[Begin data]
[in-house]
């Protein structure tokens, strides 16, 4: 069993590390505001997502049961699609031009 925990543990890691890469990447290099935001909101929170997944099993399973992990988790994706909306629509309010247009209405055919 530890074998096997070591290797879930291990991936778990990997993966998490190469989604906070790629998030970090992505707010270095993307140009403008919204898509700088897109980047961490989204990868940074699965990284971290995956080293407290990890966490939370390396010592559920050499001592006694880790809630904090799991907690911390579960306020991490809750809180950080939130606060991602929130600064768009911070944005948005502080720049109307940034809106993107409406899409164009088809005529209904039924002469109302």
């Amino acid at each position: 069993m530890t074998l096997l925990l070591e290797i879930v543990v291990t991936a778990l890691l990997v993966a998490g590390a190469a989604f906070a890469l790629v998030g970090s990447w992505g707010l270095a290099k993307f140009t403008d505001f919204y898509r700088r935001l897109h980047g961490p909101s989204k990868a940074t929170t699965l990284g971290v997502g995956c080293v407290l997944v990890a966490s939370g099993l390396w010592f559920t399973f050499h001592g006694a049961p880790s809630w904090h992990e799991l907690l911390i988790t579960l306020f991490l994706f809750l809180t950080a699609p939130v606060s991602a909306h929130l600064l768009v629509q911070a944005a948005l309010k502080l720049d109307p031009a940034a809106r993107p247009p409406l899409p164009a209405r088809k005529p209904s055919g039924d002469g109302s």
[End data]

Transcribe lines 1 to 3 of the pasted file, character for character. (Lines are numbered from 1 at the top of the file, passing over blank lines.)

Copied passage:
[in-house]
């Protein structure tokens, strides 16, 4: 069993590390505001997502049961699609031009 925990543990890691890469990447290099935001909101929170997944099993399973992990988790994706909306629509309010247009209405055919 530890074998096997070591290797879930291990991936778990990997993966998490190469989604906070790629998030970090992505707010270095993307140009403008919204898509700088897109980047961490989204990868940074699965990284971290995956080293407290990890966490939370390396010592559920050499001592006694880790809630904090799991907690911390579960306020991490809750809180950080939130606060991602929130600064768009911070944005948005502080720049109307940034809106993107409406899409164009088809005529209904039924002469109302």
């Amino acid at each position: 069993m530890t074998l096997l925990l070591e290797i879930v543990v291990t991936a778990l890691l990997v993966a998490g590390a190469a989604f906070a890469l790629v998030g970090s990447w992505g707010l270095a290099k993307f140009t403008d505001f919204y898509r700088r935001l897109h980047g961490p909101s989204k990868a940074t929170t699965l990284g971290v997502g995956c080293v407290l997944v990890a966490s939370g099993l390396w010592f559920t399973f050499h001592g006694a049961p880790s809630w904090h992990e799991l907690l911390i988790t579960l306020f991490l994706f809750l809180t950080a699609p939130v606060s991602a909306h929130l600064l768009v629509q911070a944005a948005l309010k502080l720049d109307p031009a940034a809106r993107p247009p409406l899409p164009a209405r088809k005529p209904s055919g039924d002469g109302s």